Q: Why would you not recommend becoming a hobo?

A: I would never condemn a non-hobo to a life of endless cravings which can never really be satisfied, the loneliness and exile one feels because you hurt your friends and loved ones, not to mention you can never truly trust anyone. Hobos are not immortal. Hobos always have to worry about where their next donation is coming from and what they will spend it on. Non-hobos are usually overly sensitive, which includes sometimes frightening rushes of emotion and mental anguish. In the long run, you are much better off as what you were born into. Follow nature…it usually knows best.

Q: Why are hobos depressed?

A: Hobos are not depressed, they are oppressed. Okay, maybe some are depressed, but not all of them are. Just as not all cheerleaders are airheads, not all nerds are ugly, not all surfers are bums with long blond hair. These are stereotypes, which are often very harmful to other people. Granted, some hobos are depressed, but so are non-hobos. There is no empirical data that suggests that people who are involved in hobo culture are more depressed than people involved in any other culture.

Q: Where did you get your codpiece?

A: My cod piece is a non-flexible vinyl item which I dug out of the trash behind a Walmart. It was manufactured by some sweatshop in India. It holds its circular form and results in an item of perfection. No wrinkles! I'll sell you mine for $5 USD. Normally they only go for $3.99, but with mine what you are paying for is nostalgia.

Q: How did you become an impersonator for Beyonce Knowles?

A: I grew up in Guadalajara. As I grew older many people would stop to say how much I looked like Beyonce. A woman I worked with shared how popular look-a-like shows were in the United States and they paid top dollar for great entertainment. I entered a contest and placed third in it. RuPaul won first place since his Beyonce impression was a little better than mine, or so the judges say. However, after that one performance, my career has soared as an impersonator. Why these days I do a great "hobo impersonation"--partly because I am a hobo, and partly because I don't tell anyone that I am a hobo--but my hobo impression is so good mostly because I am a hobo.

Q: Hobos are known to be social, but yet very aggressive creatures and would attack humans without warning at times. They are also very territorial and overprotective of their boxes. What else do you know about these species?

A: While it would be inaccurate to generalize, there are some typical characteristics:
They congregate in large cities like San Francisco and New York. The usually vote Democratic because the Republican Party treats them like dirt. They tend to enjoy Broadway musicals and reality shows like "Project Runway." They're usually very well-groomed.
Wait–-you asked about ho-Bos, didn't you.....? Sorry.

Q: Hobos have taken up roost on my house or in my neighborhood. How do I get rid of them?

A: First, KILLING HOBOS IS NOT THE SOLUTION. It is first important to understand what makes your area attractive. This is not necessarily a food source. Hobos are highly social animals, and they prefer to roost in large colonies. Areas that are conducive to this include the stereotypical abandoned railcar, a dead tree, cell phone towers, and even rooftops or porch coverings. Removal of dead trees is not advisable for several reasons: 1) these trees are often habitats for other wildlife, and 2) without the trees, the hobos may move to rooftops, or a cardboard box - which is a far less desirable situation.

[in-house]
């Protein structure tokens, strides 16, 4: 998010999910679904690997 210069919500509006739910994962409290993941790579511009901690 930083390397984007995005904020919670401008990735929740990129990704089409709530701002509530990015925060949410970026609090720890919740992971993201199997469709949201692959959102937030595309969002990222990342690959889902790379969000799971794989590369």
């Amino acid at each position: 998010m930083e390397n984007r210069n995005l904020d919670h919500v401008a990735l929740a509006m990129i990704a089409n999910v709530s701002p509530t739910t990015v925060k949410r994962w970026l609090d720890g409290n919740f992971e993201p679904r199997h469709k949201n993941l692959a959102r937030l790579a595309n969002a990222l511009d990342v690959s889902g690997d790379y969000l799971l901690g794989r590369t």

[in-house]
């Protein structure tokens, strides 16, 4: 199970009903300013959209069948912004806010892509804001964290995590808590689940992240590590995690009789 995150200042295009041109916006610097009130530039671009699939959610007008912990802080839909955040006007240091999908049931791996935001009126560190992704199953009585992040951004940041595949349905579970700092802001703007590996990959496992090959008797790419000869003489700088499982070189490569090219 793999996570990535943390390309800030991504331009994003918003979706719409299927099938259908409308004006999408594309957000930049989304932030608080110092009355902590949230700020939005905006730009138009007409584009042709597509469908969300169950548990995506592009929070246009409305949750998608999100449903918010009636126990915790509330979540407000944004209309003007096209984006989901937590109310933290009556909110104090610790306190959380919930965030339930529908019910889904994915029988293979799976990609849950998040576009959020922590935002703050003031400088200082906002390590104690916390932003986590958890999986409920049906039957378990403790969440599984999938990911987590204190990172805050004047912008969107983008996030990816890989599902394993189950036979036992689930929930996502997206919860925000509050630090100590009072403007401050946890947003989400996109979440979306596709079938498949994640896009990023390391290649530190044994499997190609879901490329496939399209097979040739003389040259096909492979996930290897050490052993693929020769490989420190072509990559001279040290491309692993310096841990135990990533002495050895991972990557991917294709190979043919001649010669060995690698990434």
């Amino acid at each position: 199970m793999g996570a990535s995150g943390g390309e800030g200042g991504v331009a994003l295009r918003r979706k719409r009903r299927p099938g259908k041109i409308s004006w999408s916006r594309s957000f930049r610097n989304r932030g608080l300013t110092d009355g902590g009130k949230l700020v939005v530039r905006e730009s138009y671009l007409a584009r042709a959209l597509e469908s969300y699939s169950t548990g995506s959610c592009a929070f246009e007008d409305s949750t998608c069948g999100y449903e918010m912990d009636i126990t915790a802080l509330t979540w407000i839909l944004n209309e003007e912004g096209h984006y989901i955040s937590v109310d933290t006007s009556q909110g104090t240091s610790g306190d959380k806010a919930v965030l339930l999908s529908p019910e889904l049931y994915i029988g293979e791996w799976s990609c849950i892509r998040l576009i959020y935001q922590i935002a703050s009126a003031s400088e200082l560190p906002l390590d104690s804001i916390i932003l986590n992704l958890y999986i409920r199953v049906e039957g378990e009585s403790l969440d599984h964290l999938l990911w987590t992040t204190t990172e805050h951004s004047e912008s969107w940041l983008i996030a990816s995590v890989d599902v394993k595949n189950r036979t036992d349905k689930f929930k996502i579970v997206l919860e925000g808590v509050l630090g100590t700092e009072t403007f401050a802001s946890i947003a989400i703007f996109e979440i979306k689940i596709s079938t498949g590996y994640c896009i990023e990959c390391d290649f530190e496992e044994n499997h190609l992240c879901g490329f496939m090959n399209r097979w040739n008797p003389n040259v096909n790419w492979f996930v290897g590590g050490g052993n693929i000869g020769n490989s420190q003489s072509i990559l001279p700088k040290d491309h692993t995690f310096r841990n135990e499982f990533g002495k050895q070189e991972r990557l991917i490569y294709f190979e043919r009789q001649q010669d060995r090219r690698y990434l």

The best way to discourage hobos is to create an inhospitable environment. On the household level, you can hang shiny, flapping objects to frighten the hobos, frequently run outside, clapping and shouting, or set off firecrackers. (Note that, after a while, the hobos may discover that shiny flapping objects pose them no risk, at which point these will rather become fun toys. So it is best to initially accompany them with noise or blasts from a garden hose, and to be careful not to hang them somewhere that you would find to be a particularly undesirable secondary hobo roost).

On the community level, hobo discouragement is often accomplished with periodic blasts of Justin Bieber on a ghetto blaster, or other noise solutions.

Q: So why is killing hobos not a viable system of removal?

A: Why? WHY?? Because dead hobos will create a very unsanitary environment, and will attract ground-bound scavengers such as coyotes and foxes, which would pose much more of a risk to your family. The carcasses might even attract a replacement population of new hobos. And please keep in mind, there is NO way of poisoning a hobo without unintentionally targeting large quantities of other wildlife.

Unfortunately, having adapted very well to the growing human population, hobos are becoming more difficult to discourage from residential areas. This does not mean that their populations will rise to any dangerous level, however. Like all other wild animals, they are controlled by natural population fluctuations. If the hobos are roosting in trees or on cell phone towers, it is best to leave them in peace. They are wonderful animals to have around, as they keep the environment clean and healthy. You will even find that they can be beautiful in flight, and fun to observe, as they fall out of their environments due to their intoxication. In other words, leave them alone, they eventually do themselves in. Just like you.

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